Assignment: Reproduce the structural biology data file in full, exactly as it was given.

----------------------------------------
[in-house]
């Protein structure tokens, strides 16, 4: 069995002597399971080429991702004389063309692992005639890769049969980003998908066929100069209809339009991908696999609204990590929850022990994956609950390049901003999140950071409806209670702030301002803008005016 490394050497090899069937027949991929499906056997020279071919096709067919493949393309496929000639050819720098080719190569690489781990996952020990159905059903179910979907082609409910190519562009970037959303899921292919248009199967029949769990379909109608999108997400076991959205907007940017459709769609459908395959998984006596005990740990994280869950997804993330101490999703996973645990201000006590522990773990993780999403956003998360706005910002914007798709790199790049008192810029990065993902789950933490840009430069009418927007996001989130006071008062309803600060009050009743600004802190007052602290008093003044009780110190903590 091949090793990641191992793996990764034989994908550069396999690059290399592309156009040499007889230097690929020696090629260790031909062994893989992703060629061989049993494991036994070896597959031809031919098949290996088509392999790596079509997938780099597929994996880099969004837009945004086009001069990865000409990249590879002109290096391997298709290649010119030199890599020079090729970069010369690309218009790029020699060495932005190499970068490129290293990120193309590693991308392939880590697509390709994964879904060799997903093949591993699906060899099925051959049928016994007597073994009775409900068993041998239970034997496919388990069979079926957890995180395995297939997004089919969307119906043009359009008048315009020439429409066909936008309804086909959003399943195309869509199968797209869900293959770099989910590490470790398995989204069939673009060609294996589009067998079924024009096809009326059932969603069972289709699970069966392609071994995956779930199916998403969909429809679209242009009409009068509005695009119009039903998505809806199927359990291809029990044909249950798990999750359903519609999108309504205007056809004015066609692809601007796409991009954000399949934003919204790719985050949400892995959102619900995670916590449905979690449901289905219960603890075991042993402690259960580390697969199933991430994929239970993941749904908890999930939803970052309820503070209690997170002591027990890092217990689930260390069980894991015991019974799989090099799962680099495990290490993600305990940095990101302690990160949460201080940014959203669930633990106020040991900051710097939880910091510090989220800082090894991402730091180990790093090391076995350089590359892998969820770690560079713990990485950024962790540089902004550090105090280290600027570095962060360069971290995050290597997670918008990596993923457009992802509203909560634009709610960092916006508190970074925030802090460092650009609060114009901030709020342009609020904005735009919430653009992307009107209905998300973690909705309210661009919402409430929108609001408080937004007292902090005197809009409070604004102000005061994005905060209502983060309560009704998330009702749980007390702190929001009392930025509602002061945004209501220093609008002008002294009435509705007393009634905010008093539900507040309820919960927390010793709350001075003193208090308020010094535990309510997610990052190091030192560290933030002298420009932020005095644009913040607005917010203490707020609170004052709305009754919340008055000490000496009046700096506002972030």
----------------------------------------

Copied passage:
[in-house]
């Protein structure tokens, strides 16, 4: 069995002597399971080429991702004389063309692992005639890769049969980003998908066929100069209809339009991908696999609204990590929850022990994956609950390049901003999140950071409806209670702030301002803008005016 490394050497090899069937027949991929499906056997020279071919096709067919493949393309496929000639050819720098080719190569690489781990996952020990159905059903179910979907082609409910190519562009970037959303899921292919248009199967029949769990379909109608999108997400076991959205907007940017459709769609459908395959998984006596005990740990994280869950997804993330101490999703996973645990201000006590522990773990993780999403956003998360706005910002914007798709790199790049008192810029990065993902789950933490840009430069009418927007996001989130006071008062309803600060009050009743600004802190007052602290008093003044009780110190903590 091949090793990641191992793996990764034989994908550069396999690059290399592309156009040499007889230097690929020696090629260790031909062994893989992703060629061989049993494991036994070896597959031809031919098949290996088509392999790596079509997938780099597929994996880099969004837009945004086009001069990865000409990249590879002109290096391997298709290649010119030199890599020079090729970069010369690309218009790029020699060495932005190499970068490129290293990120193309590693991308392939880590697509390709994964879904060799997903093949591993699906060899099925051959049928016994007597073994009775409900068993041998239970034997496919388990069979079926957890995180395995297939997004089919969307119906043009359009008048315009020439429409066909936008309804086909959003399943195309869509199968797209869900293959770099989910590490470790398995989204069939673009060609294996589009067998079924024009096809009326059932969603069972289709699970069966392609071994995956779930199916998403969909429809679209242009009409009068509005695009119009039903998505809806199927359990291809029990044909249950798990999750359903519609999108309504205007056809004015066609692809601007796409991009954000399949934003919204790719985050949400892995959102619900995670916590449905979690449901289905219960603890075991042993402690259960580390697969199933991430994929239970993941749904908890999930939803970052309820503070209690997170002591027990890092217990689930260390069980894991015991019974799989090099799962680099495990290490993600305990940095990101302690990160949460201080940014959203669930633990106020040991900051710097939880910091510090989220800082090894991402730091180990790093090391076995350089590359892998969820770690560079713990990485950024962790540089902004550090105090280290600027570095962060360069971290995050290597997670918008990596993923457009992802509203909560634009709610960092916006508190970074925030802090460092650009609060114009901030709020342009609020904005735009919430653009992307009107209905998300973690909705309210661009919402409430929108609001408080937004007292902090005197809009409070604004102000005061994005905060209502983060309560009704998330009702749980007390702190929001009392930025509602002061945004209501220093609008002008002294009435509705007393009634905010008093539900507040309820919960927390010793709350001075003193208090308020010094535990309510997610990052190091030192560290933030002298420009932020005095644009913040607005917010203490707020609170004052709305009754919340008055000490000496009046700096506002972030």